A trade mark must function as an indicator of origin of goods and services. That means that it must be distinctive or have acquired distinctiveness through use. This requirement for distinctiveness is generally not an issue with logos or brand names which can be inherently distinctive. However, it is challenging to show that the public associate a 3D shape with goods and services in the absence of a logo or brand name.

This even applies to very well-known brands. A good example of this is the long running dispute between Nestle and Cadbury in connection with the registration of the 3D KitKat shape.

Nestle sought trade mark protection for the 4 fingered shape without the word "KitKat" on it. Effectively, this would have given Nestle a monopoly over four-fingered chocolate bars. Nestle wasunsuccessful. It was the words on the chocolate bar and the packaging, not the shape, that indicated the origin of the goods.

Defence of the Land Rover Defender

The latest company to fall foul of the challenge of registering a 3D trade mark is Jaguar Land Rover. The High Court recently decided that four applications for 3D representations of the Land Rover Defender for goods including cars and toys were not eligible for registration.

Jaguar Land Rover relied on a public survey to show that the public recognised the shapes as Land Rovers. A surprising move as courts are generally a little reluctant to give survey evidence much weight.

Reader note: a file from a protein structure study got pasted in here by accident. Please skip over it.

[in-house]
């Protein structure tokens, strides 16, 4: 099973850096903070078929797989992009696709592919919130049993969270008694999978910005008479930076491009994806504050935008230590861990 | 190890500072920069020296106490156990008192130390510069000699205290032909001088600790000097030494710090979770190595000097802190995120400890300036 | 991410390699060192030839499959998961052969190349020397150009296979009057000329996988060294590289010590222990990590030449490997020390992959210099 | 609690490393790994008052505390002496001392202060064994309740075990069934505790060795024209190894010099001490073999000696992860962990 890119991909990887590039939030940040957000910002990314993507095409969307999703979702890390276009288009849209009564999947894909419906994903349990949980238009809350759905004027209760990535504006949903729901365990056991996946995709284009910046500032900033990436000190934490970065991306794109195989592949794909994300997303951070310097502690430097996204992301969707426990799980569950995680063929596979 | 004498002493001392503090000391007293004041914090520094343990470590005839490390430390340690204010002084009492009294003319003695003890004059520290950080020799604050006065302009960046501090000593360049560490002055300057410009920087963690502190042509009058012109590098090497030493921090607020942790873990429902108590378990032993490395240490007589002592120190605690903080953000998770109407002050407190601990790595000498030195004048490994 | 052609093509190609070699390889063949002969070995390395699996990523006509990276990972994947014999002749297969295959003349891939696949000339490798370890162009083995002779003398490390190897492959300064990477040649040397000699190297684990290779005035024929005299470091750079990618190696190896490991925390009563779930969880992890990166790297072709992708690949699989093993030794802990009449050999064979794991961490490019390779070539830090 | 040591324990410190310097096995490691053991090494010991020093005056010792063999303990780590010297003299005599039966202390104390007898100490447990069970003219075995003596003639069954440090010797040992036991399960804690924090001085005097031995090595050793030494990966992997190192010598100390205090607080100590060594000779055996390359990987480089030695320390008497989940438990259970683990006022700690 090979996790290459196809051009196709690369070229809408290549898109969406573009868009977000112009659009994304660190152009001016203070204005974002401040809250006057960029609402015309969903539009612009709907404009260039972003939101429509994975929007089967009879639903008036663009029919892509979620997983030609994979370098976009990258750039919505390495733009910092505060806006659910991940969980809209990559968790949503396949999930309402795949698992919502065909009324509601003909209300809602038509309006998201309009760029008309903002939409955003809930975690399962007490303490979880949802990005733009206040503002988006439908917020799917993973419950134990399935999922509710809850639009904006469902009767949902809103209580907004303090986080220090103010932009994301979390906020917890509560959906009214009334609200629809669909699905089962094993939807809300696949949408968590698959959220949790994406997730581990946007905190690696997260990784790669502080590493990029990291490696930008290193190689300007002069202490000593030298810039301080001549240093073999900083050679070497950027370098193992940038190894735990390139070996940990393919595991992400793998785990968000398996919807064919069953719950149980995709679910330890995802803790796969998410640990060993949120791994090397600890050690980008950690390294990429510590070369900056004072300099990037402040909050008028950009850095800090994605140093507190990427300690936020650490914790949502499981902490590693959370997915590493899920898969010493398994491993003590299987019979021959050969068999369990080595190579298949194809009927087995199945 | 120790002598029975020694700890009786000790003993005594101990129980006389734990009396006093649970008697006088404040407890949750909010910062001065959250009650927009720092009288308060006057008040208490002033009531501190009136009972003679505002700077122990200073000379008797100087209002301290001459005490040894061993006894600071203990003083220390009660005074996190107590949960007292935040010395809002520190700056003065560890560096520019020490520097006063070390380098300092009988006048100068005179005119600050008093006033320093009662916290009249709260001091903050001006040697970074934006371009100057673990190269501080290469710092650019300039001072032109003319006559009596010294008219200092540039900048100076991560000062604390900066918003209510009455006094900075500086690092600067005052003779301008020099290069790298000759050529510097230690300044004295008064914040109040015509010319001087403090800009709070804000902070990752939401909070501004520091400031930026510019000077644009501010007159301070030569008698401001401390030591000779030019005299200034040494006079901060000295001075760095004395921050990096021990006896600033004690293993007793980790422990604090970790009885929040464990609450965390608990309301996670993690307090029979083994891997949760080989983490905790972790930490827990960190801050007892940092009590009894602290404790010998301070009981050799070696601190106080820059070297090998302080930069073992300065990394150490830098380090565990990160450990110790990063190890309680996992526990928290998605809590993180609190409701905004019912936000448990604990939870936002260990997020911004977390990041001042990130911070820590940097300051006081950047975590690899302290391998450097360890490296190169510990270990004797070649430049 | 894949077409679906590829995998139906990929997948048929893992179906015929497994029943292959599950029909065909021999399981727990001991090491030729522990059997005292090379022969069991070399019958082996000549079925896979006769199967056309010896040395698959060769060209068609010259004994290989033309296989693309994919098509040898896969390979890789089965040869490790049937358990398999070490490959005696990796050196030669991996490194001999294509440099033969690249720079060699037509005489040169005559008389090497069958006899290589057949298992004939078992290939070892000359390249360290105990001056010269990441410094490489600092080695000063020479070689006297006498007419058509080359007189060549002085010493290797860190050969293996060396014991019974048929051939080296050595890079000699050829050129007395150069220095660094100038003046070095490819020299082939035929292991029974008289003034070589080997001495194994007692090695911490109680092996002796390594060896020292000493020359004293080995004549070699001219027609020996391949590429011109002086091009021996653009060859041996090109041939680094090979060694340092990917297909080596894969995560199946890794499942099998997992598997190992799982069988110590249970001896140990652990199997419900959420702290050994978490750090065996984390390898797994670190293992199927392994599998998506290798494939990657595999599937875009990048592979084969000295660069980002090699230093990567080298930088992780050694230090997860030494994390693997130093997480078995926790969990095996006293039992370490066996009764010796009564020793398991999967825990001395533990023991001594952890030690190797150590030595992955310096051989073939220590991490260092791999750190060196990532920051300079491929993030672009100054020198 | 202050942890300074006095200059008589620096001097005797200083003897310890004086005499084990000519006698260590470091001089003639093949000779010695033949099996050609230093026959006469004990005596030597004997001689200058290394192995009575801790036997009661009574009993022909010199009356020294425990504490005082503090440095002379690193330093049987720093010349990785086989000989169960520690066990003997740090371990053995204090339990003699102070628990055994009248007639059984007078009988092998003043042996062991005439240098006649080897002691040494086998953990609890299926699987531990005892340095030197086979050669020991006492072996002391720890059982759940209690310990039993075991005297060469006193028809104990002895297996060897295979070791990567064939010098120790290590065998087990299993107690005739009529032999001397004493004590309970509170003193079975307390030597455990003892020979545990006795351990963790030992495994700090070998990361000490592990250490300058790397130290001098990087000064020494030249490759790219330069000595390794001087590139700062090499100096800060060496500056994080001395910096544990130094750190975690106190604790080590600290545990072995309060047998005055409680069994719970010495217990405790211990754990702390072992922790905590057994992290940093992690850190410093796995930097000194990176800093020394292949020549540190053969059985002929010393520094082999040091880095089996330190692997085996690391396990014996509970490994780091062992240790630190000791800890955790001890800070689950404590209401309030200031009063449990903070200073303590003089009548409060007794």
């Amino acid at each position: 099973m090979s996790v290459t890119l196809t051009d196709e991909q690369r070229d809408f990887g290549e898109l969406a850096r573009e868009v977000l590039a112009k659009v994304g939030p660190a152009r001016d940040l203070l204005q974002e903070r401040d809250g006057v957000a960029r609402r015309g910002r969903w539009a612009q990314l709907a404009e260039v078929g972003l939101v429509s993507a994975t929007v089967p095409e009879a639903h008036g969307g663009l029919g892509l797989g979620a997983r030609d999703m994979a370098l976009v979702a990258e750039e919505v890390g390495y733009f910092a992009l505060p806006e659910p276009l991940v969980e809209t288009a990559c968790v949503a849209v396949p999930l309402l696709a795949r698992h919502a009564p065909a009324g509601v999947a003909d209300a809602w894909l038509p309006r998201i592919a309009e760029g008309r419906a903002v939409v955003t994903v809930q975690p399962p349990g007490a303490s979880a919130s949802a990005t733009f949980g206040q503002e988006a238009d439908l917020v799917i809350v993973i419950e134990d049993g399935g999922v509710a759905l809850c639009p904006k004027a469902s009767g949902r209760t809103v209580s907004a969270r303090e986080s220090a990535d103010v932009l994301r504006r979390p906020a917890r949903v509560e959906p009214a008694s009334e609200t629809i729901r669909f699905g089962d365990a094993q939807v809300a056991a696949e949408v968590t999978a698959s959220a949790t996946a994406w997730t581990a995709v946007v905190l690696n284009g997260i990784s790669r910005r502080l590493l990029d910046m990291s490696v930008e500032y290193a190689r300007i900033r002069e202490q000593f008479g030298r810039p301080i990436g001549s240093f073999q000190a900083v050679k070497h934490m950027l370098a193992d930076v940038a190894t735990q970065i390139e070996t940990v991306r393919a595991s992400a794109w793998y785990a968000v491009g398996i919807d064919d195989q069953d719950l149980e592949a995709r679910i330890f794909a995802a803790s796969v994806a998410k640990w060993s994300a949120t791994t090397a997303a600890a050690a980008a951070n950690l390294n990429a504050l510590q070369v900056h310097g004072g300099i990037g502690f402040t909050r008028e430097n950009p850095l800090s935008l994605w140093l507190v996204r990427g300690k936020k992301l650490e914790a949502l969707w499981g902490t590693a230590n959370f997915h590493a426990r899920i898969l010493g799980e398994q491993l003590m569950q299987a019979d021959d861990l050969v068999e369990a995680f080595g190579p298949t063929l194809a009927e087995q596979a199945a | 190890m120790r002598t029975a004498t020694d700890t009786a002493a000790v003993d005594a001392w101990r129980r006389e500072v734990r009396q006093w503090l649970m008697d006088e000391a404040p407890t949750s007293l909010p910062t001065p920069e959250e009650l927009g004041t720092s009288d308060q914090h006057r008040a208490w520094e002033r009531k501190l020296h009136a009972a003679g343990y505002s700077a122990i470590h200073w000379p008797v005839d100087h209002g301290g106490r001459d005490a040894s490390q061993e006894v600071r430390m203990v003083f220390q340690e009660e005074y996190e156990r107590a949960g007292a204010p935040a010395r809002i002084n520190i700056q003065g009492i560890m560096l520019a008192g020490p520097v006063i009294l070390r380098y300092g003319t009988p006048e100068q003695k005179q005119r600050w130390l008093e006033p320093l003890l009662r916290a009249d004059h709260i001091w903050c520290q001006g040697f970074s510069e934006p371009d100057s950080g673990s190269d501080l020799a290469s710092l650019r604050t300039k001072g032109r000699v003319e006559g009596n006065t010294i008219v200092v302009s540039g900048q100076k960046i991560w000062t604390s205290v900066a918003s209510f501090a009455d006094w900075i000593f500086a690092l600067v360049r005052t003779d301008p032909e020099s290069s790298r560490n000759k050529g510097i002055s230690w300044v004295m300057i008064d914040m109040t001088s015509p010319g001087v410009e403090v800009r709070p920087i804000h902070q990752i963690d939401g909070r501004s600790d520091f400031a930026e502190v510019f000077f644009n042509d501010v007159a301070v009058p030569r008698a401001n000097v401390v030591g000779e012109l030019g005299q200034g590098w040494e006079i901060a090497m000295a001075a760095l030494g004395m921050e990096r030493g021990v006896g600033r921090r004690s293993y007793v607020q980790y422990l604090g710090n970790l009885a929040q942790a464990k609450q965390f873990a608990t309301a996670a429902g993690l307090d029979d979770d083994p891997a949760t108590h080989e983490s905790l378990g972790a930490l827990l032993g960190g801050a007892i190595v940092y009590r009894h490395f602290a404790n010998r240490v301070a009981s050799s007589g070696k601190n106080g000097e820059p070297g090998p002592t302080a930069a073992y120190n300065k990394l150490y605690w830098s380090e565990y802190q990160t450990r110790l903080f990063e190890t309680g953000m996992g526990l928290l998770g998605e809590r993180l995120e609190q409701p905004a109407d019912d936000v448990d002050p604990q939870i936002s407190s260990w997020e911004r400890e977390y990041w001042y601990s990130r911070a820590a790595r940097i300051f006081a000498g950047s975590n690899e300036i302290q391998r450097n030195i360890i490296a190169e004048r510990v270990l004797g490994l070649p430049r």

However, the High Court agreed with the UK IPO that the survey showed that 20-40% of the public recognised the shapes as Land Rovers. That was not enough to say that the 3D signs had acquired distinctiveness and so the registration was refused.

Difficult terrain

It is challenging to prove that shapes are perceived by consumers as indicating the origin of the products. Generally, we as consumers don’t rely on shapes alone to identify who is selling the goods and instead rely on the brand name or logo on the goods.

It is telling that the four-finger KitKat shape could not be registered after 75 years of use. Perhaps this was always going to be terrain that Land Rover could not cross.

The reality is that most products are typically combined with word marks or logos which the average consumer will more readily associate with the goods. Brand owners will have to continue to rely on brand names, logos or packaging to protect their brands, or rely on passing off which can look at the overall get up of the product.

Whilst protection for 3D shapes is not impossible, it is difficult for all but the most unique shapes which depart "significantly from the norm" to be registered.